Hotels and inns in Vermont can now operate at full capacity, and it couldn’t come a moment too soon for the state’s lodging industry.
In March, Gov. Phil Scott issued an order limiting hotels to 50% capacity. But unlike many businesses impacted by the coronavirus pandemic, they couldn’t adapt as easily.
“You can’t sell an overnight experience to a bed and breakfast online,” said Amy Spear, Vice President of Tourism with the Vermont Chamber of Commerce. “You know, it’s something that has to be a tangible product and you have to sleep in that bed and breakfast to experience that.”
Spear says the pandemic has had a significant financial impact on lodging properties, as a result.
“Lodging properties sell a perishable product, and if a room goes unsold, the lodging property will never be able to recoup the revenue that would have been brought in for that room,” said Spear.
Scott Huntsman, Managing Director at The Lodge At Spruce Peak in Stowe, Vermont says he plans to make smaller adjustments to their operating procedures and reopen gradually.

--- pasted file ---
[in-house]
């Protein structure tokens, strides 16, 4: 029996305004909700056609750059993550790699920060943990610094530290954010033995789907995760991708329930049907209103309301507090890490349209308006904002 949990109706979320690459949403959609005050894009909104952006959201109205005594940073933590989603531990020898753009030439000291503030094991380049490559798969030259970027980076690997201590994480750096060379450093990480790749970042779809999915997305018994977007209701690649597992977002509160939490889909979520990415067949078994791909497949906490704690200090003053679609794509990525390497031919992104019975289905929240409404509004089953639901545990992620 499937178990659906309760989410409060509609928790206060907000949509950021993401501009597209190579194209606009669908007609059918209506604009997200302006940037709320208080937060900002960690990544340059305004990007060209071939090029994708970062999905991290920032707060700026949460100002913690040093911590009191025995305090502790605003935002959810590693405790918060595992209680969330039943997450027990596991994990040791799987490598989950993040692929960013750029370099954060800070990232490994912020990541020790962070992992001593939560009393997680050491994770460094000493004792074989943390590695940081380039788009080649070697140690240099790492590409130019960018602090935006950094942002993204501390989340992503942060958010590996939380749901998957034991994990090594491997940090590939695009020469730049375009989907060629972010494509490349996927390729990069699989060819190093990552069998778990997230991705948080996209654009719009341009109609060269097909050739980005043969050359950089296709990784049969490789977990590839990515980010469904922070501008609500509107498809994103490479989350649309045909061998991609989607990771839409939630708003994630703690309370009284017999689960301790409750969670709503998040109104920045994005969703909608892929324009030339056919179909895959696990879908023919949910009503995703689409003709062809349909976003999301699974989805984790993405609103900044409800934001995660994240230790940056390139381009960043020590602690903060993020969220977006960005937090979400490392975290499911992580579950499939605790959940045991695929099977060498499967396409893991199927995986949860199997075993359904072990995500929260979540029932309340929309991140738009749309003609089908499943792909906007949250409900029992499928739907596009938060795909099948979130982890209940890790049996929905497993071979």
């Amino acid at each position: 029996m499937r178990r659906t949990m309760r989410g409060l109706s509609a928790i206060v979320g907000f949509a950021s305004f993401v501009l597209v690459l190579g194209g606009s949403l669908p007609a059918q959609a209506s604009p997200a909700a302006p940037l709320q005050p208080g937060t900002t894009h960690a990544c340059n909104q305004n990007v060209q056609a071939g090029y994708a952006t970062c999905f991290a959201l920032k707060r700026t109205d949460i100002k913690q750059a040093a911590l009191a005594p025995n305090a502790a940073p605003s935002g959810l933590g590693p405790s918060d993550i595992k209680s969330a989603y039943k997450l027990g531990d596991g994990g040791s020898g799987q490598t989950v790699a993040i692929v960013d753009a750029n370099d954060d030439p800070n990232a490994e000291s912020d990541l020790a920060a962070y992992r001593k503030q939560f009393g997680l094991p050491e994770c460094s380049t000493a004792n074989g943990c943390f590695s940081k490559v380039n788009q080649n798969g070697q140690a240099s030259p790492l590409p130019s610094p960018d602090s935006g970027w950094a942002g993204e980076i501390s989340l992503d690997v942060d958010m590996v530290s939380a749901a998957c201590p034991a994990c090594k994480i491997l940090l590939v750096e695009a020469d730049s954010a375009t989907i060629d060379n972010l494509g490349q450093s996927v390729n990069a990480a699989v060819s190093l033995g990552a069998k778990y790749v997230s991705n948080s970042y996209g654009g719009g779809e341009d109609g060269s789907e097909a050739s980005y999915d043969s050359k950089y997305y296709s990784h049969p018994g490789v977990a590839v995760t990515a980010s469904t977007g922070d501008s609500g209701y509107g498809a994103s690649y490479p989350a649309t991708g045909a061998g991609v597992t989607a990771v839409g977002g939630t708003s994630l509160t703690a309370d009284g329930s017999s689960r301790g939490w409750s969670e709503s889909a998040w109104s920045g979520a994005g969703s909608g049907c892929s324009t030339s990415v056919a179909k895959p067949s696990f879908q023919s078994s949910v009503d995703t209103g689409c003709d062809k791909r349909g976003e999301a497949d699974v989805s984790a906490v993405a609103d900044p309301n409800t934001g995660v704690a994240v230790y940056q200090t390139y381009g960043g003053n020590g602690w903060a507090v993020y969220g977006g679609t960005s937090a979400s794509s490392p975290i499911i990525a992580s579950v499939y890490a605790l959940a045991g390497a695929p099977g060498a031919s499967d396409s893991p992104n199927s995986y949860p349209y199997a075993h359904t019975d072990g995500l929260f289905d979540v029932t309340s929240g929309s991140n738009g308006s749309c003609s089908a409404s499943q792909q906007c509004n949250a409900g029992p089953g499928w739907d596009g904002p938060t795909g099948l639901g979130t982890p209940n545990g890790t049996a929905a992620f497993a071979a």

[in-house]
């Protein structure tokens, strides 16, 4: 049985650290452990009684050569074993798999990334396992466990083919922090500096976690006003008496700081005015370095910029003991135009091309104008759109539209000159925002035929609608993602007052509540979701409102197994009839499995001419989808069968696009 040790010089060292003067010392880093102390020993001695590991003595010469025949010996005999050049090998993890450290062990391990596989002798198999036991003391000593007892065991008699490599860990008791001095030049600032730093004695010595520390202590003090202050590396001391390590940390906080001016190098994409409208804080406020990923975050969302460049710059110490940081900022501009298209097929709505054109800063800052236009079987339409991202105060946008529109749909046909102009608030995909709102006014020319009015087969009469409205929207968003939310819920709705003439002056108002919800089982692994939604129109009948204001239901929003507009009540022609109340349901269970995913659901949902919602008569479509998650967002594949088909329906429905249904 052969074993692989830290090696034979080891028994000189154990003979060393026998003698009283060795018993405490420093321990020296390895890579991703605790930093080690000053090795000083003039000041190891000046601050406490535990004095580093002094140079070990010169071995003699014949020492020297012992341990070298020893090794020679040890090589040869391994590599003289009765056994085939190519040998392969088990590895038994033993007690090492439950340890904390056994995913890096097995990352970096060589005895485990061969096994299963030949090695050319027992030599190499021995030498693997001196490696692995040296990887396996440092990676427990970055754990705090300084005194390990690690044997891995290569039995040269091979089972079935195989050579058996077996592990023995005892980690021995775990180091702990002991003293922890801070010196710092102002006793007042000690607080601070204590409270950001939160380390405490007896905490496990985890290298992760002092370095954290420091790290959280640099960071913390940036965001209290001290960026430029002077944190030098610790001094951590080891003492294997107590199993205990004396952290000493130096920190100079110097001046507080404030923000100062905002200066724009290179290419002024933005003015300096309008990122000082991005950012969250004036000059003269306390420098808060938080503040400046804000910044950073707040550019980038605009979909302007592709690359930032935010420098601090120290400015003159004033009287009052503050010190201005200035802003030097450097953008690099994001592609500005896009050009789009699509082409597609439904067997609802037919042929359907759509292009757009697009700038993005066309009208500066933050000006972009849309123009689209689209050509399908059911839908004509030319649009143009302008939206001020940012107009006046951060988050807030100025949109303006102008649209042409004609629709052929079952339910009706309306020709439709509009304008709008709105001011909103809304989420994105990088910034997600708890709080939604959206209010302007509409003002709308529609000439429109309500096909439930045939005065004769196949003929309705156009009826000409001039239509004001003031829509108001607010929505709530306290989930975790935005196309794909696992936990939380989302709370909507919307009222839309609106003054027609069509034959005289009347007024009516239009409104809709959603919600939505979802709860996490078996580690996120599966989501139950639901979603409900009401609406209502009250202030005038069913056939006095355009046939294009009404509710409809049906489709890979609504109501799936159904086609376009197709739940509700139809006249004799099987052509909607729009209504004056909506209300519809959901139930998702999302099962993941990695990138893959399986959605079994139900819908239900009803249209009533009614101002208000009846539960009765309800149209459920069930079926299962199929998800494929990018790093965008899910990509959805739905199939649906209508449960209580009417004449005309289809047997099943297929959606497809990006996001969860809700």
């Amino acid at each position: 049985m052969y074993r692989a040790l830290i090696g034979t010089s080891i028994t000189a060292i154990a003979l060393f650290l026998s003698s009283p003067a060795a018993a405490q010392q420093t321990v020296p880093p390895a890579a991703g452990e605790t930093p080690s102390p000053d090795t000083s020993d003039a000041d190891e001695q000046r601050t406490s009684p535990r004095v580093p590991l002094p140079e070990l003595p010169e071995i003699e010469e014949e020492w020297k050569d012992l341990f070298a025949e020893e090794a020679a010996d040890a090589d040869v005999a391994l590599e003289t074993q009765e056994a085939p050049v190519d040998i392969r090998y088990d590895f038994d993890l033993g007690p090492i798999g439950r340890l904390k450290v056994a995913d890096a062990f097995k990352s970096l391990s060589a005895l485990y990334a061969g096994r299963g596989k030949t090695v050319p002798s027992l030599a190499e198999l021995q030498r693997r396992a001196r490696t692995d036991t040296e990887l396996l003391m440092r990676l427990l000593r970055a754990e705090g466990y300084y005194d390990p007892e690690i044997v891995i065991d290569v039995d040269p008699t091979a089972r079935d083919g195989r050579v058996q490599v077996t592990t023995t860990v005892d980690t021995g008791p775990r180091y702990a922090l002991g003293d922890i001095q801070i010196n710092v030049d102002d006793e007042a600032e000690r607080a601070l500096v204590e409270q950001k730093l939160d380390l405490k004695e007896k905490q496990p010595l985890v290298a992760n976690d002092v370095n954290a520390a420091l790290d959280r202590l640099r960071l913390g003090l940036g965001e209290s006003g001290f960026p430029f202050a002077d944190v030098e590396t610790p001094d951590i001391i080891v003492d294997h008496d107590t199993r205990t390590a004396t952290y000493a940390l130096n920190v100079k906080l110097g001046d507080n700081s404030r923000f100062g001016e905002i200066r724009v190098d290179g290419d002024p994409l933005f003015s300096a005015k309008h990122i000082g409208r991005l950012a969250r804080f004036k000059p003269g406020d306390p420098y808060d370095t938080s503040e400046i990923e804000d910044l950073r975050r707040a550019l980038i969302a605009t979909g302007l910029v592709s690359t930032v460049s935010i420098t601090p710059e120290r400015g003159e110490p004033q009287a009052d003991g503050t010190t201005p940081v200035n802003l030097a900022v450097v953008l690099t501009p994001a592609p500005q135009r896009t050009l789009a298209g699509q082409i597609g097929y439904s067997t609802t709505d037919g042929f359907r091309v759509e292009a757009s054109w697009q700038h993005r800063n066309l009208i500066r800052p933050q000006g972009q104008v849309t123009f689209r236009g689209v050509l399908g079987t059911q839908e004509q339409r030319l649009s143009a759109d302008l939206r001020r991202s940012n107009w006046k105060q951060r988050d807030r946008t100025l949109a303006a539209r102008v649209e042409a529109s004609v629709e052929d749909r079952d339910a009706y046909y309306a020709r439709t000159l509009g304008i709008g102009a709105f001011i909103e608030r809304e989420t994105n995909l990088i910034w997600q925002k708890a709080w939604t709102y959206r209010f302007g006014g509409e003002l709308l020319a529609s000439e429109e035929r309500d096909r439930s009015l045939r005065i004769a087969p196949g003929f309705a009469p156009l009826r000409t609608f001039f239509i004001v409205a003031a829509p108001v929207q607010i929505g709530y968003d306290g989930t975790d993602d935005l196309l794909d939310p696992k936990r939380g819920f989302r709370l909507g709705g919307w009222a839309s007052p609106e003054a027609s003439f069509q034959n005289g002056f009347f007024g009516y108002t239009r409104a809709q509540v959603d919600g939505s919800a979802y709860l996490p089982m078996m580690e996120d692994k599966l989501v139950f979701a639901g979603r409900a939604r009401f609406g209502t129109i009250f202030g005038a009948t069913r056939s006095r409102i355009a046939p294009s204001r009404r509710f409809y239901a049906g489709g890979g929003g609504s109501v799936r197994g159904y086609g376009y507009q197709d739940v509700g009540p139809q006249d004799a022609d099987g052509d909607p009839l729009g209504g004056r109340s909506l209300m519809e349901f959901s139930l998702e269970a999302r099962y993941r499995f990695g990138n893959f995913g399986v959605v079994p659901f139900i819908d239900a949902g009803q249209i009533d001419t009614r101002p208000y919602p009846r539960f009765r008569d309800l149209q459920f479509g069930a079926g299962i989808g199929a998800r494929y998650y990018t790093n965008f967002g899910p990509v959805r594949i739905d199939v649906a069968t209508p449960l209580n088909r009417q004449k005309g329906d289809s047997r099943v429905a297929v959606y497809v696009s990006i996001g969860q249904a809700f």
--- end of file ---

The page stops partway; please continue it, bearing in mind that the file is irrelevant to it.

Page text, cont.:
“We’re very much feeling this as an opportunity and as a bit of a problem to solve to find the right balance between maximizing our occupancy, keeping our guests and colleagues safe, and, again, being able to provide the right experience,” said Huntsman.
Especially in the winter months, Stowe is the most visited mountain-town destination in the state.
“If you’re looking at a mountain-town travel set, Stowe generally doubles the meals and rooms and alcohol contributions of any other mountain-town destination,” said Spear.
But as Dr. Anthony Fauci advised Vermonters, it’s imperative to continue being cautious. In Gov. Phil Scott’s Sept. 15 press conference, Fauci shared some advice for the hospitality industry.
“You want to be courteous and welcoming but you also want to have a degree of protocol that I think safeguards not only the people who visit but certainly the inhabitants and the people who do live in Vermont,” said Fauci.
Spear says lodging makes up nearly 6% of Vermont’s overall economy. To ensure a safe and successful winter season, she told me the Vermont Chamber of Commerce will advocate for a rescue package to recover from what she calls “catastrophic losses.”
“…So we can see them on the other side and continue to and have those iconic Vermont experiences available to Vermonters and leisure travelers,” said Spear.